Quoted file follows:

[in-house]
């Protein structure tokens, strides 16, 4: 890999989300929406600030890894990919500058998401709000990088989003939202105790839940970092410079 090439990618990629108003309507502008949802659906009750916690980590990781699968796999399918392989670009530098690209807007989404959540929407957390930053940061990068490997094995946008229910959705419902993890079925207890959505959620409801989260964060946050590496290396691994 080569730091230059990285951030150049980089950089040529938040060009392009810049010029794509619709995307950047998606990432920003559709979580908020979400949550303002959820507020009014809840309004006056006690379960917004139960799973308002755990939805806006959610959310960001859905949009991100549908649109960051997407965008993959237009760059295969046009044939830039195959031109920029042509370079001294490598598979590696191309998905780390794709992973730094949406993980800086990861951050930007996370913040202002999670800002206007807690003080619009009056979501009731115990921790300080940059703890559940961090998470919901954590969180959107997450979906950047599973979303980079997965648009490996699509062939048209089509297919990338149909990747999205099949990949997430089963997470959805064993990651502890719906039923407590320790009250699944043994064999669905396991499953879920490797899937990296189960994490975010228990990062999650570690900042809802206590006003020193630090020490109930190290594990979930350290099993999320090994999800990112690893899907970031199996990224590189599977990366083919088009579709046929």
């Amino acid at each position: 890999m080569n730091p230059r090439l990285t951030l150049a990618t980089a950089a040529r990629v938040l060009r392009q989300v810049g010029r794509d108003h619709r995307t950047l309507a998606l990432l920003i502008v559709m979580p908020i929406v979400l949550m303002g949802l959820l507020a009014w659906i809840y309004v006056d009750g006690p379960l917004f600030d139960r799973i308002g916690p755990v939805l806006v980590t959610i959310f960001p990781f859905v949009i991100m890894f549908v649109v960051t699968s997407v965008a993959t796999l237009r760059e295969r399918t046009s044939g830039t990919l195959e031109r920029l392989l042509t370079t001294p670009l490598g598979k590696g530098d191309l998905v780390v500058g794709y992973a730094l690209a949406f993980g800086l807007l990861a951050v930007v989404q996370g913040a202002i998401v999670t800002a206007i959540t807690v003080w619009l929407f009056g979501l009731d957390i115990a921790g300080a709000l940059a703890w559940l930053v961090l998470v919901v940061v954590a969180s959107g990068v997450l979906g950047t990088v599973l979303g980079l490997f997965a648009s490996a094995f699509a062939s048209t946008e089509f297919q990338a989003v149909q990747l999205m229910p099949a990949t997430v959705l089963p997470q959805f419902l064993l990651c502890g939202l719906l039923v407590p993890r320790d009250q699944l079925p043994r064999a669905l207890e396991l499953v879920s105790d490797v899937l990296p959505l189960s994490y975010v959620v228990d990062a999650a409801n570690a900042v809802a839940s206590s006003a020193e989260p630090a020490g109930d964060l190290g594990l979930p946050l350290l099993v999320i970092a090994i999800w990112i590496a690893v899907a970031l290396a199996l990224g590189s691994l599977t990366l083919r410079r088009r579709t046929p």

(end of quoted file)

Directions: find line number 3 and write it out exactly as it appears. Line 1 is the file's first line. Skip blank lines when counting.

């Amino acid at each position: 890999m080569n730091p230059r090439l990285t951030l150049a990618t980089a950089a040529r990629v938040l060009r392009q989300v810049g010029r794509d108003h619709r995307t950047l309507a998606l990432l920003i502008v559709m979580p908020i929406v979400l949550m303002g949802l959820l507020a009014w659906i809840y309004v006056d009750g006690p379960l917004f600030d139960r799973i308002g916690p755990v939805l806006v980590t959610i959310f960001p990781f859905v949009i991100m890894f549908v649109v960051t699968s997407v965008a993959t796999l237009r760059e295969r399918t046009s044939g830039t990919l195959e031109r920029l392989l042509t370079t001294p670009l490598g598979k590696g530098d191309l998905v780390v500058g794709y992973a730094l690209a949406f993980g800086l807007l990861a951050v930007v989404q996370g913040a202002i998401v999670t800002a206007i959540t807690v003080w619009l929407f009056g979501l009731d957390i115990a921790g300080a709000l940059a703890w559940l930053v961090l998470v919901v940061v954590a969180s959107g990068v997450l979906g950047t990088v599973l979303g980079l490997f997965a648009s490996a094995f699509a062939s048209t946008e089509f297919q990338a989003v149909q990747l999205m229910p099949a990949t997430v959705l089963p997470q959805f419902l064993l990651c502890g939202l719906l039923v407590p993890r320790d009250q699944l079925p043994r064999a669905l207890e396991l499953v879920s105790d490797v899937l990296p959505l189960s994490y975010v959620v228990d990062a999650a409801n570690a900042v809802a839940s206590s006003a020193e989260p630090a020490g109930d964060l190290g594990l979930p946050l350290l099993v999320i970092a090994i999800w990112i590496a690893v899907a970031l290396a199996l990224g590189s691994l599977t990366l083919r410079r088009r579709t046929p």